I Always Knew Powerful People Had Blind Spots – Now Neuroscience Has Proved It | Suzanne Alleyne

JThe thing that people with power don’t know is what it’s like to have little or no power. Minute by minute you are reminded of your place in the world: how hard it is to get out of bed if you have mental health issues, impossible to laugh or charm if you worry about what you are going to eat, and how not to not being seen can crush your sense of self.

I’m often in rooms with people who don’t understand that, people more educated than me, more privileged than me – people who are so used to having power that they don’t even know it’s there. I am a black female in my 50s, neurodiverse, and have multiple mental health diagnoses. Part of my job as a researcher and cultural thinker is to work with leaders in the arts, business and politics, helping them see the one thing they can’t see: the effects of power they wield.

But just pointing out this disparity can leave people feeling defensive. It can get you labeled an “angry black woman.” In the past, when I started telling people what it was like to have no power and how hard it was to understand, they wouldn’t listen. So I turned to science, to understand the effects of power in your body, to prove what I already knew, and get people to listen.

I call this research the neurology of power. This involves examining sociological explanations of power as well as neuroscientific underpinnings. Being in a state of helplessness leads to perpetual stress. This stress causes our bodies to be on high alert, compromising our productivity and happiness in situations where others – those who have never experienced this feeling of helplessness – need to thrive.

Anyone who has ever taken a few deep breaths, forced their shoulders down, or closed their eyes to regain their composure knows that the brain and body are in a constant feedback loop. We feel our thoughts and we think our feelings.

The search for these ideas led me to discuss with renowned scientists from all over the world. Professor Lisa Feldman Barrett of Harvard Medical School and Massachusetts General Hospital told me about a process known as “body budgeting,” or allostasis. She argues that, like a financial budget, our brain keeps track of when we spend resources (eg, going for a run) and when resources are deposited (eg, eating). It is a predictive process by which the brain maintains energy regulation by anticipating the body’s needs and preparing to meet those needs before they arise.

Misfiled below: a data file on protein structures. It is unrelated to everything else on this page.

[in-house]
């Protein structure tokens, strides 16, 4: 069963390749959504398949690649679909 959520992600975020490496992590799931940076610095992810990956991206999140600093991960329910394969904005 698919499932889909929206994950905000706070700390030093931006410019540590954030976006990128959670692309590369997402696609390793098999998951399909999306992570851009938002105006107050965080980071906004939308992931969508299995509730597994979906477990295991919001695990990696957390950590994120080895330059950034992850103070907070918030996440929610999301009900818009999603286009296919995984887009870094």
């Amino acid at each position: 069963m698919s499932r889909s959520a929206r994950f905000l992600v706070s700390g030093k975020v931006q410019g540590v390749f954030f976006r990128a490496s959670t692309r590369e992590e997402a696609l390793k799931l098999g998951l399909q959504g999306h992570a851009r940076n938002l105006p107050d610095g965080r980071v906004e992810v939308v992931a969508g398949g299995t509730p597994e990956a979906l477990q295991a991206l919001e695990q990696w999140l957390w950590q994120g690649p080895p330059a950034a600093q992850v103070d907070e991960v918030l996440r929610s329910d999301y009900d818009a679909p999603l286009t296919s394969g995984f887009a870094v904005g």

Feldman argues that this process is so fundamental to brain architecture that it extends to our mental states. Our emotions stem from our brain’s calculations of our body’s physical and metabolic needs. Predicting a dangerous situation forcing us to flee leads to physical changes and discomfort that we register as anxiety.

This bodily budgeting has social effects. For example, our ability to sympathize with another person depends on our body budget. When people are more familiar to us, our brain can more effectively predict their inner state and difficulties. This process is more difficult for those less familiar to us, so our brains may be less inclined to use valuable resources to make difficult predictions.

Sukhvinder Obhi, a professor of social neuroscience at McMaster University in Canada, explained to me how those in power often struggle to empathize with others. Because the brain makes predictions based on past experiences, these patterns are self-reinforcing. Often powerful people learn to behave as if they have power. Powerless people learn to behave as if they don’t have any.

This research has legitimized what I have always known. The powerful power cables for power supply; but it can also wire them against people without power. You can lose your empathy. And potency is essential to well-being.

This empathy deficit has always been a famous attribute among leaders – the ruthlessness that allows people to make tough decisions without fearing the consequences. You can see it in political leaders of all political persuasions, from time immemorial. Today, he feels particularly austere. It left society divided, trust in powerful institutions eroded, and policy-making guided by ideology rather than human experience.

We need a new kind of policy-making that puts people at the heart of the process. Policymakers must start by listening, sharing power with people who truly understand the nature of powerlessness and the effect of the policies they write. We cannot remain in this perpetual loop of those who have the power to decide everything. They are handicapped by their own privilege.

Many find these proofs of power uncomfortable to face. I spoke in panels, presented my arguments and had them challenged in public by top academics, who later apologized privately, once they had checked my credentials in full.

I shouldn’t need to rely on science to make my voice heard and justify what I already know: that power is a limiting factor for our leaders and we need to develop different policies to counterbalance the power gap. It’s a call to action: we can do things differently. Let’s try.

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